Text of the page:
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The Quran I Hate, and The One I Love

Nietzsche said that translation is a form of conquest. This line comes up in a section of The Gay Science where Nietzsche says that “the degree of the historical sense of any age may be inferred from the manner in … Read More

By / October 5, 2007

Nietzsche said that translation is a form of conquest. This line comes up in a section of The Gay Science where Nietzsche says that “the degree of the historical sense of any age may be inferred from the manner in which this age makes translations.” He felt we could learn a lot from both the unwitting and purposeful omissions, and insertions, made by the translators of books. The Muslim world is 1.2 billion people. Only about 10 – 20% of those speak all the various dialects of Arabic. Only a small percentage of those know fus-ha, the standard-modern style of Arabic in which the Quran is written (Arabs who speak local dialects don't understand fus-ha). This means that the great majority of Muslims get access to the Quran via translations. Nowhere is Nietzsche’s point about translations more important than inside of Islam. Yet, over the 20th century, how the Quran was translated was an issue completely overlooked and uncared about by most Muslims. No surprise then, that in that period those who succeeded in the “conquest” of Islam were those who appropriated the power of translation for themselves. In an article that I wrote for a Muslim magazine which I entitled The Quran I Hate, I pointed my finger at these conquerors.

No longer in this newly rewritten Quran is a believer left to reflect upon his [being in] relation to the unknown, his entry into the mysteries of existence, but [he is] to hate the Jew [and] hate the Christian. How could the Lord of all the Worlds accept such rancor toward His creation? Don't ask God; ask the government of Saudi Arabia which peddles this "noble" anti-Quran; ask the "Islamic" University of Medina; ask Shaykh Bin Baz, Saudi Grand Mufti [of the Kingdom] until 1999 who certified these insertions; and the King Fahd Center For Printing of the Holy Quran.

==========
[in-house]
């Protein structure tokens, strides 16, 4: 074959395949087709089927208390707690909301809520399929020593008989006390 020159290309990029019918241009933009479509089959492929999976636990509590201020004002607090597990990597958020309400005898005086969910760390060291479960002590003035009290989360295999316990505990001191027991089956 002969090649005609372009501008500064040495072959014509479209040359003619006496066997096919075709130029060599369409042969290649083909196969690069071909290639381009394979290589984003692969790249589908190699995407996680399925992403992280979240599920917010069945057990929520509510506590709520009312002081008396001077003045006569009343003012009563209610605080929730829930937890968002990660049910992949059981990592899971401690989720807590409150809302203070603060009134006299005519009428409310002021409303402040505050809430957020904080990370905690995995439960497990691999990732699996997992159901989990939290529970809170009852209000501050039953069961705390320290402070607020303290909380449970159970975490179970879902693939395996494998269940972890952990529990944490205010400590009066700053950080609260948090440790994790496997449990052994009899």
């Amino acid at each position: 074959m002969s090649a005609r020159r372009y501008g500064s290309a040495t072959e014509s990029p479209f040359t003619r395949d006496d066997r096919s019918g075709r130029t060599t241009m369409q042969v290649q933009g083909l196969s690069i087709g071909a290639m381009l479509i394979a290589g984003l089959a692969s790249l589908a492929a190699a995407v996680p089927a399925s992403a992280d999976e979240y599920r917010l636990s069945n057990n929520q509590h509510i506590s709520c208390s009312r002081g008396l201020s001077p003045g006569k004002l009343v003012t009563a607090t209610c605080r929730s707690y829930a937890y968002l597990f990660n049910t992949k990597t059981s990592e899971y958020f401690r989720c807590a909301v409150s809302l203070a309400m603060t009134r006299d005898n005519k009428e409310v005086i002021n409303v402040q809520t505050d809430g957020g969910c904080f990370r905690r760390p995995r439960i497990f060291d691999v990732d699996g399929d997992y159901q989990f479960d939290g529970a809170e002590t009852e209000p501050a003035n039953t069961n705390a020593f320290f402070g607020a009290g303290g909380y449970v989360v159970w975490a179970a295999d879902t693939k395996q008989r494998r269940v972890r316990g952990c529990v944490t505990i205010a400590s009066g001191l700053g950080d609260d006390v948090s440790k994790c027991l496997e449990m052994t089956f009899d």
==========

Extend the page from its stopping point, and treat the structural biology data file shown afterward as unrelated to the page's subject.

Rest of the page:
The Quran scholar Michael Sells did a masterful study called War as Worship/Worship as War, which brought much of this hate-mongering-via-translation to light. (By the way, this is the same Sells whose books right-wingers tried to block at UNC). Take just one example Sells pulled from the Al-Hilali/Khan translation. The example is from the last verse of the first chapter of the Quran, called The Opening. Pay attention to the parentheticals. Guide us to the Straight Way. The Way of those on whom You have bestowed Your Grace, not (the way) of those who earned Your Anger (such as the Jews), nor of those who went astray (such as the Christians). Now, the Arabic word for Jews is “Yahud.” I’m reading verse 1:7 of the Quran in the original Arabic as I write. I have been able to read Arabic as long as I have been able to speak. I can’t for the life of me find the word “Yahud” in that verse. It is not there. Yet it exists in the parentheticals of the most widely distributed Quran out there. Here is how Leopold Weiss, an Austrian Jew, later Muhammad Asad, a convert to Islam, and ironically enough a best friend of the founder of modern Saudi Arabia, rendered the same verse:

Guide us the straight way – the way of those upon whom Thou hast bestowed Thy blessings,* not of those who have been condemned [by Thee], nor of those who go astray!

No mention of Jews or Christians. In fact, Jews and Christians don’t even get a mention in his paragraph long commentary on the verse.

Sigh? You want to sigh?

No, don’t sigh yet. Not until you realize that you can still get the Al-Hilali/Khan translation of the Quran from Saudi embassies and consulates around the world. Embassies and consulates that we protect.

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